The decision to be an entrepreneur is not a spur of the moment thing. An entrepreneur is a person who organizes and manages a business, assuming the risk for the sake of profit. An entrepreneur is a person who will build 100 companies in a lifetime. Therefore, an entrepreneur is an undertaker, a person who undertakes a task.
Being an entrepreneur is what you do and how you do it, not what your employee ID # is. Entrepreneurs are not more self-confident than non-entrepreneurs; and overconfidence is bad for business success
My personal definition of an entrepreneur is an individualist that acquires freedom and control of their own lives by helping others. If you talk to any entrepreneur they will tell you of all the ideas and experiments that did not work. Inspire Pharmaceuticals CEO Christy Shafer says the worst thing is that you are constantly busy and stressed out and have less time for family.
Nothing can match the accomplishment and freedom that comes with this option. The beauty of being an entrepreneur is that you get to work on your own time, without any department monitoring your time entries. The life of an entrepreneur is a confused one — full of choices to be made and paths to be taken (or not). An entrepreneur is always in doubt – is this the right thing to do, can there be alternate paths, will this lead in the direction of where one intends to go?
If you want that safety net that you have always had on your regular job, being an entrepreneur is the wrong thing for you. It is important to note that an entrepreneur is encouraged to construct their pitch in a simple, yet effective manner. An Entrepreneur is a person who converts an opportunity into a workable and marketable concept.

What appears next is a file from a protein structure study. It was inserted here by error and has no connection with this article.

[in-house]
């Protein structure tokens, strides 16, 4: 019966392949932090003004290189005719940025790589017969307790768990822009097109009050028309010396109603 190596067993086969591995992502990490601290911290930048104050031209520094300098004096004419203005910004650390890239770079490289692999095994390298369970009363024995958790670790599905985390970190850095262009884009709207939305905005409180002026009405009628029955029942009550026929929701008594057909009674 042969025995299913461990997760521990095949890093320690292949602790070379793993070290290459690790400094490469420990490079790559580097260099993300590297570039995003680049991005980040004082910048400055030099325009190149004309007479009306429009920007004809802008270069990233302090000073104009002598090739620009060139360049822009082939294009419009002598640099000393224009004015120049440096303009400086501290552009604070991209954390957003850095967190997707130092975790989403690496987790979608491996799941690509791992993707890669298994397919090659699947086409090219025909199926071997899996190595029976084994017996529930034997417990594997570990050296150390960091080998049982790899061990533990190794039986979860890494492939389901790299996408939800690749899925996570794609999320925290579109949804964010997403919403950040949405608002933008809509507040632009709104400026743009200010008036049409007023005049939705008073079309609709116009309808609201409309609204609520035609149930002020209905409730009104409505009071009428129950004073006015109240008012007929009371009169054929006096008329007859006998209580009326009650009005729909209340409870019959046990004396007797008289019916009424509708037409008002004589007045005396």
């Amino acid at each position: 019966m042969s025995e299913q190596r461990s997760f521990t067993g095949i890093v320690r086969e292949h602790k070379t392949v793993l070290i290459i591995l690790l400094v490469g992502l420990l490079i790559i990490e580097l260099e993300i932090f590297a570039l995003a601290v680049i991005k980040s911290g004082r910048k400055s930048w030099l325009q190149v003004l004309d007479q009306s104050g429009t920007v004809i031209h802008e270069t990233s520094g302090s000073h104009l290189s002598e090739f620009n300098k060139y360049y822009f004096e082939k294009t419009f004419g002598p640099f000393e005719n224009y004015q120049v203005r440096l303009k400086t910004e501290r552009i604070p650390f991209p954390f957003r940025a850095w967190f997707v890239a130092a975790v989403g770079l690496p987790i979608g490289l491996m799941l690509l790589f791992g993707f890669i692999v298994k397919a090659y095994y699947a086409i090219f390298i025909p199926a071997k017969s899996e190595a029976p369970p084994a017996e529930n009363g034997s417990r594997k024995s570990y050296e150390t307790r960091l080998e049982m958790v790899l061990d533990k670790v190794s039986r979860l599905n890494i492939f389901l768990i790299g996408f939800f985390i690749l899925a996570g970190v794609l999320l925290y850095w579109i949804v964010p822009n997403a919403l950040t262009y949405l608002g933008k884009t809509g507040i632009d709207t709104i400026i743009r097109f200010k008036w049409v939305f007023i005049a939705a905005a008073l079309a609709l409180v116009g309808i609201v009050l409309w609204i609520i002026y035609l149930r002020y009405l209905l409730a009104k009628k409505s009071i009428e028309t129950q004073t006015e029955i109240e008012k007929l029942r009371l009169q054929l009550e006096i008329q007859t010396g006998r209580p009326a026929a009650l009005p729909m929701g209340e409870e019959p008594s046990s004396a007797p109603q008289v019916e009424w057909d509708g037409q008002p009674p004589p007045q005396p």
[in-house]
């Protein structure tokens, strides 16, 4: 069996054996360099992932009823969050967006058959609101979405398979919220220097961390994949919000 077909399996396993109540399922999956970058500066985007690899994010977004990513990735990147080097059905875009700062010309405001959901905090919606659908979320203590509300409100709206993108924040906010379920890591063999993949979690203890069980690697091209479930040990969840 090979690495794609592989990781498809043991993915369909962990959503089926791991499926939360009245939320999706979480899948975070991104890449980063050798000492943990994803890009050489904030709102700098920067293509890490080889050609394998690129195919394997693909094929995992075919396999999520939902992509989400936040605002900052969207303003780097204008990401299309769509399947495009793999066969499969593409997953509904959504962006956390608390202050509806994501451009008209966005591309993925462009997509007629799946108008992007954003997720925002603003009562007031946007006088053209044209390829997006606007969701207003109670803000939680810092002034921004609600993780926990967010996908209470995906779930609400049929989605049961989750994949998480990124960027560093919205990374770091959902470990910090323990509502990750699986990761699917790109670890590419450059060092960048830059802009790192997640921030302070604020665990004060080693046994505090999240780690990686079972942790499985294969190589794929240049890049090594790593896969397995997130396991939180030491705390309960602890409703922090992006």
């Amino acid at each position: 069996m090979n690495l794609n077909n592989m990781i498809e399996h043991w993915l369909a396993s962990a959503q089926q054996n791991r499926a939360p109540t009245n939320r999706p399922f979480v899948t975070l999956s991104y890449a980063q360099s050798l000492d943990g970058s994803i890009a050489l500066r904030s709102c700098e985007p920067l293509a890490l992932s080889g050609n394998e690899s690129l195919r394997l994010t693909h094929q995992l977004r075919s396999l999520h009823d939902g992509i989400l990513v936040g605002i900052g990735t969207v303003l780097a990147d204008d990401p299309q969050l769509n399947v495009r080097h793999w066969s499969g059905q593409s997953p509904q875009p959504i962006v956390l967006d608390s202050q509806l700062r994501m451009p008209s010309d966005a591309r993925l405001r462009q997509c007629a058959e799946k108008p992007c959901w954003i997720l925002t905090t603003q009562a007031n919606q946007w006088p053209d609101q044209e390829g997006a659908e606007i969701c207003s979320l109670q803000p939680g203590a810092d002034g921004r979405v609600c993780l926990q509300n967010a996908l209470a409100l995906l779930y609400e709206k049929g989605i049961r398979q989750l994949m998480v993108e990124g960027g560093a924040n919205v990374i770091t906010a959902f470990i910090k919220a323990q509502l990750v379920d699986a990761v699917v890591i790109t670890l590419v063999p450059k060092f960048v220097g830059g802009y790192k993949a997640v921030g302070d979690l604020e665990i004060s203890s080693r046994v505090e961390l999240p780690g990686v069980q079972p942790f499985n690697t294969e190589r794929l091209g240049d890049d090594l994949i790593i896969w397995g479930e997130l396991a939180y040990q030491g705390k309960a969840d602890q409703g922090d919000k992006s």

They prefer games in which their own brawn and brain directly influence the outcome and pace of the game. Entrepreneur in English is a term applied to the type of personality who is willing to take upon her self or himself a new venture or enterprise and accepts full responsibility for the outcome.
Be brazen in the way you compare yourself to the market leader. As an entrepreneur, ease of market entry is usually much greater for a product that answers a need. It’s how you do more with less money.
Legitimacy is also an image that is built through marketing and public relations. There’s always something more you could be doing, like researching new markets, writing press releases, contacting new media, cold calling new sales outlets, developing new products and the list goes on.
Entrepreneurs should understand this upfront and not get flustered when market acceptance comes slowly. Ask yourself, “Do you have the spirit necessary to become an entrepreneur?” They are people who are not afraid to run the risk of being wrong and are willing to take that “road less traveled” to make things happen.